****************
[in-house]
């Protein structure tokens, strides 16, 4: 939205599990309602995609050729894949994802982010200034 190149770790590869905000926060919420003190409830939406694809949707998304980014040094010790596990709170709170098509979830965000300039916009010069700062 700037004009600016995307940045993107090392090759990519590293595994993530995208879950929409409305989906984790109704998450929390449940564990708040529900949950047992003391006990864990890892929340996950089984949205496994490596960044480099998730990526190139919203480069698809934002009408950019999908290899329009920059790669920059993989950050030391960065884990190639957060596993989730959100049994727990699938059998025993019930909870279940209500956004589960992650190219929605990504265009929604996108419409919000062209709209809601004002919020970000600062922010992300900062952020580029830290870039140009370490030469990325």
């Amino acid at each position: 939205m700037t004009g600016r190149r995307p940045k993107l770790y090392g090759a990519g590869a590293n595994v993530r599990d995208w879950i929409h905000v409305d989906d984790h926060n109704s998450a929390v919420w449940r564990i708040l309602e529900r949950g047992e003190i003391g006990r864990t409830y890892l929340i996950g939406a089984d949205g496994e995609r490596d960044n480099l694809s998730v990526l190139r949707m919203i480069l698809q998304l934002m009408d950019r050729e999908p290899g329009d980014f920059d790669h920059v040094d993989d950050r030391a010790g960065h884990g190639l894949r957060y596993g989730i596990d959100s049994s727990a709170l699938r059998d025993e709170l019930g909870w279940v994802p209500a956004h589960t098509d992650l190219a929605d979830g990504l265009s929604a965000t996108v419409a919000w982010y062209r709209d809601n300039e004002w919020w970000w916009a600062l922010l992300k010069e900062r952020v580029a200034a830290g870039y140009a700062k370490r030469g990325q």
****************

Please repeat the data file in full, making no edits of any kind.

[in-house]
């Protein structure tokens, strides 16, 4: 939205599990309602995609050729894949994802982010200034 190149770790590869905000926060919420003190409830939406694809949707998304980014040094010790596990709170709170098509979830965000300039916009010069700062 700037004009600016995307940045993107090392090759990519590293595994993530995208879950929409409305989906984790109704998450929390449940564990708040529900949950047992003391006990864990890892929340996950089984949205496994490596960044480099998730990526190139919203480069698809934002009408950019999908290899329009920059790669920059993989950050030391960065884990190639957060596993989730959100049994727990699938059998025993019930909870279940209500956004589960992650190219929605990504265009929604996108419409919000062209709209809601004002919020970000600062922010992300900062952020580029830290870039140009370490030469990325």
């Amino acid at each position: 939205m700037t004009g600016r190149r995307p940045k993107l770790y090392g090759a990519g590869a590293n595994v993530r599990d995208w879950i929409h905000v409305d989906d984790h926060n109704s998450a929390v919420w449940r564990i708040l309602e529900r949950g047992e003190i003391g006990r864990t409830y890892l929340i996950g939406a089984d949205g496994e995609r490596d960044n480099l694809s998730v990526l190139r949707m919203i480069l698809q998304l934002m009408d950019r050729e999908p290899g329009d980014f920059d790669h920059v040094d993989d950050r030391a010790g960065h884990g190639l894949r957060y596993g989730i596990d959100s049994s727990a709170l699938r059998d025993e709170l019930g909870w279940v994802p209500a956004h589960t098509d992650l190219a929605d979830g990504l265009s929604a965000t996108v419409a919000w982010y062209r709209d809601n300039e004002w919020w970000w916009a600062l922010l992300k010069e900062r952020v580029a200034a830290g870039y140009a700062k370490r030469g990325q």